Cannabis industry is in need of legislation

Almost two years have passed since Farmer’s Weekly first published an article exploring the potential to establish a legal farming industry in South Africa for the production of medicinal cannabis.

Cannabis plant
According to New Frontier Data’s latest industry study, The Africa Regional Hemp & Cannabis Report: 2019 Industry Outlook, the estimated global market value of combined legal and illicit cannabis markets was about US$344 billon (R5 trillion) in 2018.
Photo: Flickr: James St. John

Almost two years have passed since Farmer’s Weekly first published an article exploring the potential to establish a legal farming industry in South Africa for the production of medicinal cannabis.

Since then, we have been inundated with requests for more information about this industry.

It is not difficult to understand why there is so much interest in growing cannabis. The crop, evaluated on the economic opportunity it represents, can prove highly profitable for farmers.

According to New Frontier Data’s (NFD) latest industry study, The Africa Regional Hemp & Cannabis Report: 2019 Industry Outlook, the estimated global market value of combined legal and illicit cannabis markets was about US$344 billon (R5 trillion) in 2018.

This is only slightly smaller in value terms than the global beef market, which is expected to reach about US$383 billion (R5,6 trillion) in value by 2025.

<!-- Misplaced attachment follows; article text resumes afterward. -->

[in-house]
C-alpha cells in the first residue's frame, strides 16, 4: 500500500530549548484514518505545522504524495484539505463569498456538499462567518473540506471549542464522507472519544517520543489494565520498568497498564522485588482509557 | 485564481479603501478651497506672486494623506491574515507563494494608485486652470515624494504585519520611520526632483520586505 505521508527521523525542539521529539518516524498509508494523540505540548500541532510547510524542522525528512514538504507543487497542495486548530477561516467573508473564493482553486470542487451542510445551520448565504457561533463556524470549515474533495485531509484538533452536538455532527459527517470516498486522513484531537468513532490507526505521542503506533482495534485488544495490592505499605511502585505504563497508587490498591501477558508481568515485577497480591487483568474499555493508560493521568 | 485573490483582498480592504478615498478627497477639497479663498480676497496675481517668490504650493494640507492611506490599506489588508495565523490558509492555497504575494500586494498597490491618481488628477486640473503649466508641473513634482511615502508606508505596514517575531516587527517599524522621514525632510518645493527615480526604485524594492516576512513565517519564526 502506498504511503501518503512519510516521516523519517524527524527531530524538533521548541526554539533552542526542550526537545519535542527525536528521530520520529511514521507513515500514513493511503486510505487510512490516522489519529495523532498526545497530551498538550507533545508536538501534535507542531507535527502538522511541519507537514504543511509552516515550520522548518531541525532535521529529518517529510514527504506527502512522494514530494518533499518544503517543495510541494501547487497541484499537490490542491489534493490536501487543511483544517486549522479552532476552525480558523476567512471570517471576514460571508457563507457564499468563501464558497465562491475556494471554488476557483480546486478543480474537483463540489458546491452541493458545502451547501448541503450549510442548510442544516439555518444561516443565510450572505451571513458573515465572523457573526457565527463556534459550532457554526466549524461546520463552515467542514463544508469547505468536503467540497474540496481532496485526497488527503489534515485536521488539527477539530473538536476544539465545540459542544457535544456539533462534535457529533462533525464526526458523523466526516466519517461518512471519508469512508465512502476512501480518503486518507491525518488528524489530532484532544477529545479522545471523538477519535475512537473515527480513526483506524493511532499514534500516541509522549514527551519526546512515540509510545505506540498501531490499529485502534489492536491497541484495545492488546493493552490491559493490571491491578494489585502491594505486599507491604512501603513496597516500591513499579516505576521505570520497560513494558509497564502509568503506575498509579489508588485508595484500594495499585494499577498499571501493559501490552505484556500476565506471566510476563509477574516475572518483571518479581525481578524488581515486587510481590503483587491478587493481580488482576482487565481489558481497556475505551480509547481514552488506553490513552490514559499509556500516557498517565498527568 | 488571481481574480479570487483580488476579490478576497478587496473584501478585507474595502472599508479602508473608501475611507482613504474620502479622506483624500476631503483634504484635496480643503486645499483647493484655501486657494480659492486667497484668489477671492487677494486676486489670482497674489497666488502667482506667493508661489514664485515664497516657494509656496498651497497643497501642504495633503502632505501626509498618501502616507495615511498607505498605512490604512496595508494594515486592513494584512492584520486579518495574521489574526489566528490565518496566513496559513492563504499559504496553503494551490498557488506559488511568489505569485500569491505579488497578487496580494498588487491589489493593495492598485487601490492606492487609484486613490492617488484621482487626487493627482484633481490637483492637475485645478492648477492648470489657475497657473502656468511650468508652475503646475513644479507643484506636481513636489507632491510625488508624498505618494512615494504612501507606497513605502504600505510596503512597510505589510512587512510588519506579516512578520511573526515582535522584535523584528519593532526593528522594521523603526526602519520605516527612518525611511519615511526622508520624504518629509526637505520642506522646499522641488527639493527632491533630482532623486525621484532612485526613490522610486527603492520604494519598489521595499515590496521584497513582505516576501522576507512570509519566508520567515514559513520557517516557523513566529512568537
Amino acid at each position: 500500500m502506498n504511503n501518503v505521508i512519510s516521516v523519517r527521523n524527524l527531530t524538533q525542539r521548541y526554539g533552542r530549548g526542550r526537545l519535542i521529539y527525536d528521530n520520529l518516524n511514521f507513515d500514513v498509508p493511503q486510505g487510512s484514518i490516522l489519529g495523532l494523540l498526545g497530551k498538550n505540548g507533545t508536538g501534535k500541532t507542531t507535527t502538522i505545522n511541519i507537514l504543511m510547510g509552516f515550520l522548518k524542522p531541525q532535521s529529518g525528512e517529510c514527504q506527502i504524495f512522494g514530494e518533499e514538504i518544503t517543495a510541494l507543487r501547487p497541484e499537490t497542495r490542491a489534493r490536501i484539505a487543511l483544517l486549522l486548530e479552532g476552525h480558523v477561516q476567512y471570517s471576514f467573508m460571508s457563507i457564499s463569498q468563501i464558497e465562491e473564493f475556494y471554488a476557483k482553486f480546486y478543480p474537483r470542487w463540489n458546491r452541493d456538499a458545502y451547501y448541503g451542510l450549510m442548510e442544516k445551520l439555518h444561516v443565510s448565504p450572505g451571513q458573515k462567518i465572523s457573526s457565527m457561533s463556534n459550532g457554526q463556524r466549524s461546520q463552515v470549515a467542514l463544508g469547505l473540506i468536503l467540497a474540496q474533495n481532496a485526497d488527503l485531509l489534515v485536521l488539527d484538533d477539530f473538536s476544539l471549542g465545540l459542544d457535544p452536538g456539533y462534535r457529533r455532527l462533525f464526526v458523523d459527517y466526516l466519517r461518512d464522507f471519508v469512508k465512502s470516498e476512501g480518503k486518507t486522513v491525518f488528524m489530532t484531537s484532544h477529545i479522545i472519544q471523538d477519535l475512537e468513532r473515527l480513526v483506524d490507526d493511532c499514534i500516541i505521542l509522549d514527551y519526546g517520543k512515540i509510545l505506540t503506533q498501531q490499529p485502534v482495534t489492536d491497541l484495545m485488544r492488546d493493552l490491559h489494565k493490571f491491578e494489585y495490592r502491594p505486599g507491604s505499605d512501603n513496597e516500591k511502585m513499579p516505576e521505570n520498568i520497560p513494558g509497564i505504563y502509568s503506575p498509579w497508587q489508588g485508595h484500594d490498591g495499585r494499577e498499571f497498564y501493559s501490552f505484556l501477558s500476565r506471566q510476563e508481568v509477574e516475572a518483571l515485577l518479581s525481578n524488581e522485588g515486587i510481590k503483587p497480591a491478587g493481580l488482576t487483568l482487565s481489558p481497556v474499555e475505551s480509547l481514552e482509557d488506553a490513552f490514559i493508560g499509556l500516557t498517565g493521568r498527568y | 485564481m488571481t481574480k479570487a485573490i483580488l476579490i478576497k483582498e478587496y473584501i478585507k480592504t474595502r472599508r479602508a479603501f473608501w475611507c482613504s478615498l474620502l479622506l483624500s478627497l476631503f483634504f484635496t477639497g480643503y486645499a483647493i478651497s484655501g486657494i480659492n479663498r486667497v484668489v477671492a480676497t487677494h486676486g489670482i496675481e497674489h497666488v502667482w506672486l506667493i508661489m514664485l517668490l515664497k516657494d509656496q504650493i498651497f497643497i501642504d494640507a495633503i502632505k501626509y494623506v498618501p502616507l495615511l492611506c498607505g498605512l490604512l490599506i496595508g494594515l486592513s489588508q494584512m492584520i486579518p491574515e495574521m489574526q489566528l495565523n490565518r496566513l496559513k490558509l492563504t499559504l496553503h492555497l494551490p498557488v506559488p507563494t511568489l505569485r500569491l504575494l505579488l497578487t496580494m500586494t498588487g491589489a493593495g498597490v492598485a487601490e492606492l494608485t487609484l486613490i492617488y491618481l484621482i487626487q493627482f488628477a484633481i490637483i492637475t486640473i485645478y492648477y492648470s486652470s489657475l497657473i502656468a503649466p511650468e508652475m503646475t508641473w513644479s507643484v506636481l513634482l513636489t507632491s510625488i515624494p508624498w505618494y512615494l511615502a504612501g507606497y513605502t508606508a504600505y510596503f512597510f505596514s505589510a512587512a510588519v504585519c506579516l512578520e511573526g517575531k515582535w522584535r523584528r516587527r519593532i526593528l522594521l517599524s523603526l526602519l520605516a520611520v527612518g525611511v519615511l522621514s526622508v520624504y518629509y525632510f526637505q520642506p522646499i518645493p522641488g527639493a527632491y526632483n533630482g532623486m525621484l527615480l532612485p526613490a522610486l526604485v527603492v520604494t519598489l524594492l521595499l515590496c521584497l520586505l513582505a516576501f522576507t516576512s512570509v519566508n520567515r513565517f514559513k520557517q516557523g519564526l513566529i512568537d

READ SA’s cannabis legislation and horses

Africa accounts for 11% of the world’s cannabis market value, at US$37,3 billion (R545 billion). At US$1,18 billion (R17,2 billion), South Africa has the sixth-largest market in value terms for cannabis in Africa.

To put this figure into perspective, the gross value of citrus produced in South Africa in the 2017/2018 season was roughly R18,5 billion. So yes, the economic opportunity presented by cannabis is huge.

However, unlike products such as beef and citrus, the road to developing a policy framework for the legal production of cannabis is far more complex, and the process is bound to take some time.

The danger in taking too long to develop appropriate legislation for the local farming of cannabis is that the industry will grow, albeit unregulated, and in the process, the benefits that small-scale producers may have enjoyed from it will be diluted.

Already the growing demand for medicinal cannabis in South Africa is being serviced by imports from countries where production has already been commercialised.

Despite the legislative shortcomings that still exist to fully regulate the use and cultivation of cannabis for medicinal use in South Africa, the industry is already beginning to grow.

According to the NFD report, in March this year, digital cannabis healthcare platform HelloMD announced that it was expanding into Africa, beginning in South Africa.

And in April, the South African Health Products Regulatory Authority issued its first medical cannabis cultivation licence to House of Hemp.

But, the report says, there are concerns over how much the South African medical cannabis industry can be controlled or shaped by pharmaceutical interests.

Any plan for establishing and regulating cannabis markets should consider how to bring people who are cultivating cannabis illicitly into the regulated market.

“These farmers already know how to grow the plant, and they are often those most in need of the benefits of legalisation.”

The report also warns about the risk of “canna-colonialism”, which would mean foreign operators taking advantage of Africa’s fertile land and inexpensive labour to “reap major profits from the surging industry while limiting the economic benefit to locals”

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